Shortly thereafter, NRDC launched the first campaign by a U.S. organization against the expanding industry. It forged partnerships with Canadian counterparts like the Pembina Institute, Environmental Defence Canada, Greenpeace Canada, and First Nations communities and set its focus on challenge number one: making the tar sands issue a compelling one to people outside of Alberta. “We had to show people that the United States was a driver for what was happening up there,” says Danielle Droitsch, senior policy analyst for NRDC’s Canada project. “It was the United States that had the solution and ability to effect change.”
Energy giant TransCanada helped bring that fact to light. In December 2006, it proposed a plan for Keystone XL, a 2,000-mile-long pipeline that would deliver tar sands crude to refineries on the Gulf Coast. The project promised to strengthen the tar sands industry, put America’s public safety at risk, and lock the United States into a dirty energy future. Once Canada’s Big Oil industry threatened to trash Americans’ backyards, the tar sands debate gained traction.
One of NRDC’s main goals has been to disseminate the facts. “We put the best research front and center,” Casey-Lefkowitz says. By conducting environmental, health, and economic analyses and partnering with allies like Corporate Ethics International, the Sierra Club, Friends of the Earth, and Oil Change International as well as scientists, economists, doctors, and others on the front lines of the tar sands battle, NRDC has been a driving force in putting technical data and peer-reviewed science in the hands of policymakers and the public.
The key has been demonstrating the differences between conventional crude and tar sands oil. “We were one of the leading groups to look at the unique risks tar sands oil poses during extraction, refinement, and transportation via rail and pipeline,” Droitsch says. Tar sands extraction emits up to three times more global warming pollution than does producing the same quantity of conventional crude. It also depletes and pollutes freshwater resources and creates giant ponds of toxic waste. Refining the sticky black substance produces piles of petroleum coke, a hazardous by-product. “This isn’t your grandfather’s typical oil,” she says. “It’s nasty stuff.”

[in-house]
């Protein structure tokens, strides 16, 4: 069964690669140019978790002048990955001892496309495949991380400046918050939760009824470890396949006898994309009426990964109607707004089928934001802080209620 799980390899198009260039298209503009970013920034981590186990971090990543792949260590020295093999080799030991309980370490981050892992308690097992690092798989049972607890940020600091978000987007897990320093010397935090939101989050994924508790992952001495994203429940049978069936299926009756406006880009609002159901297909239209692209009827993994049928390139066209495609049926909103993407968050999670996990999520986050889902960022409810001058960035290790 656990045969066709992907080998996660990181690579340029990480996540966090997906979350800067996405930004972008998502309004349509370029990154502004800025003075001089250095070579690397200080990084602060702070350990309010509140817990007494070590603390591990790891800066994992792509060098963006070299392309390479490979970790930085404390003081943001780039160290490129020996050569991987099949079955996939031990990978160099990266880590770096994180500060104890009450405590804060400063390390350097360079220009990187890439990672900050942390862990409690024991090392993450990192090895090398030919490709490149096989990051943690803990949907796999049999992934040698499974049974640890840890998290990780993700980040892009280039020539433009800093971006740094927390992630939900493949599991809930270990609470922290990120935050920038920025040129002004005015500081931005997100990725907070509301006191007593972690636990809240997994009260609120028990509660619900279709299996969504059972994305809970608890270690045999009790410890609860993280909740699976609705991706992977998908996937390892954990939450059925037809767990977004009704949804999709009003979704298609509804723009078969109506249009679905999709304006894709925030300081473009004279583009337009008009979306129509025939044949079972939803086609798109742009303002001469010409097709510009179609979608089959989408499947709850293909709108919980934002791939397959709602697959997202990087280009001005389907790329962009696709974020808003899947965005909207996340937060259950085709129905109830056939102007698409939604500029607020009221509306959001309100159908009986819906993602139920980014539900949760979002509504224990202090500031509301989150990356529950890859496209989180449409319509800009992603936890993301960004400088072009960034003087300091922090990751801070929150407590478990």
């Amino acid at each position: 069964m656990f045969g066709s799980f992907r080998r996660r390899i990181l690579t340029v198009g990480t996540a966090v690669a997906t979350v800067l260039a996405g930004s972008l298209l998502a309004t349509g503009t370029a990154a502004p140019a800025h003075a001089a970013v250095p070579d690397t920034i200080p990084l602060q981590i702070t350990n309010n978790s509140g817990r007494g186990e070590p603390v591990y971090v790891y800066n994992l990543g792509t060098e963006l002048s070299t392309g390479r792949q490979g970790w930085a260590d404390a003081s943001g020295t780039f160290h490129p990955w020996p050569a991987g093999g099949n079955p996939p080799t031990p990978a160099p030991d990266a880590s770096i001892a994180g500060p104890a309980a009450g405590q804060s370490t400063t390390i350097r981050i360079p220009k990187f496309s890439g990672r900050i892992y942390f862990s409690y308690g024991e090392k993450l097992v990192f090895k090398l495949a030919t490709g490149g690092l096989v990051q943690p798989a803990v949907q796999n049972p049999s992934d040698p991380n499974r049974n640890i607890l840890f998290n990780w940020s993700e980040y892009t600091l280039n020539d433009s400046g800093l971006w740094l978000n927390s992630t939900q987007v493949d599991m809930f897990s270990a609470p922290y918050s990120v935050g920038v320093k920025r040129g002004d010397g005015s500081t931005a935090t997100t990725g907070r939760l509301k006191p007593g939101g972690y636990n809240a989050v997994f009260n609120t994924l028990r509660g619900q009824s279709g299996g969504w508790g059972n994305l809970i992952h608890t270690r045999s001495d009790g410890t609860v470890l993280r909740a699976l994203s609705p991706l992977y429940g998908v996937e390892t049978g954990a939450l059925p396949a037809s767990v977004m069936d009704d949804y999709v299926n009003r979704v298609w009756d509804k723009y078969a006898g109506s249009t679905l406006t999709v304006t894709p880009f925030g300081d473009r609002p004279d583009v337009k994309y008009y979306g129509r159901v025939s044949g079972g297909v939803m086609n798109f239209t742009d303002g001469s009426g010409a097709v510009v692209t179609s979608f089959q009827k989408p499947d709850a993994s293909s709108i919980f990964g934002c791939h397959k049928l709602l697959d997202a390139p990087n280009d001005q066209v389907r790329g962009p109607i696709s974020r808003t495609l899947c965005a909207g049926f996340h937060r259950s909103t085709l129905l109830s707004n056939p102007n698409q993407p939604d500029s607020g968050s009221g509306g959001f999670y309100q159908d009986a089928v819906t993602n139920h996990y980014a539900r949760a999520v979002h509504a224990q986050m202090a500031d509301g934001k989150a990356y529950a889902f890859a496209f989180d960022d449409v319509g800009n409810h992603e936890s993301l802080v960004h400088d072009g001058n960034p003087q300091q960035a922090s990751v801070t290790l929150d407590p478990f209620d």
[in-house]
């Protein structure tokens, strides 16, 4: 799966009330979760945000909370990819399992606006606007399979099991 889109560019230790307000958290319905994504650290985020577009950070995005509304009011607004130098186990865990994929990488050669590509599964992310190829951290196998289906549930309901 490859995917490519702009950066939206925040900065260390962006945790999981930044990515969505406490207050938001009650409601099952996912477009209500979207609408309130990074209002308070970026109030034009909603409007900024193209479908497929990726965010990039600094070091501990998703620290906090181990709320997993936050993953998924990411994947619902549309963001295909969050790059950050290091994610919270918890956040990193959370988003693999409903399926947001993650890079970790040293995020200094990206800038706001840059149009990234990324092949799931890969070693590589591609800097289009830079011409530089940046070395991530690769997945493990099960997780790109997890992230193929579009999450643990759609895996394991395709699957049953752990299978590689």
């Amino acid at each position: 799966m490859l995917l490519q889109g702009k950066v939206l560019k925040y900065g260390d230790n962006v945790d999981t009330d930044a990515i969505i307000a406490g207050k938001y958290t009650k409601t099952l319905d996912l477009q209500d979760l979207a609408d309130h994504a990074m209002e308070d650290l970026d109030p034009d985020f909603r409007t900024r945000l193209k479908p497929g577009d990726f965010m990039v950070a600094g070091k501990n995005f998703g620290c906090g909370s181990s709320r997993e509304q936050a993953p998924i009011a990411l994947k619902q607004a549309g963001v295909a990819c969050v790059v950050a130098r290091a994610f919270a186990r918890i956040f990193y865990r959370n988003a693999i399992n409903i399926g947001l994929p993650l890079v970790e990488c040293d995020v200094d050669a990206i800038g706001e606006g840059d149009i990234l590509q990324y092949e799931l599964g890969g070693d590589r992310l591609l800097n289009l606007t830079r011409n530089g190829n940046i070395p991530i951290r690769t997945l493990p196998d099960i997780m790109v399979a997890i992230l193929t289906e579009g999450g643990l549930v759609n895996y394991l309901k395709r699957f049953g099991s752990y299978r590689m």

And shipping more of that “nasty stuff”—according to a 2011 joint report put out by NRDC, the National Wildlife Federation, the Pipeline Safety Trust, and the Sierra Club—increases spill risk in communities that sit along tar sands pipeline routes, many of which run through America’s agricultural heartland. As the report explains, tar sands oil is thicker and more acidic than lighter conventional crude, and this ups the likelihood that a pipeline carrying it will leak. Complicating matters, leaks can be difficult to detect. And when the oil does spill, it is far more detrimental to sensitive water resources. Evidence of the latter was the billion-dollar-plus Kalamazoo, Michigan, disaster of 2010, which energy company Enbridge admitted was a tar sands spill only after NRDC questioning.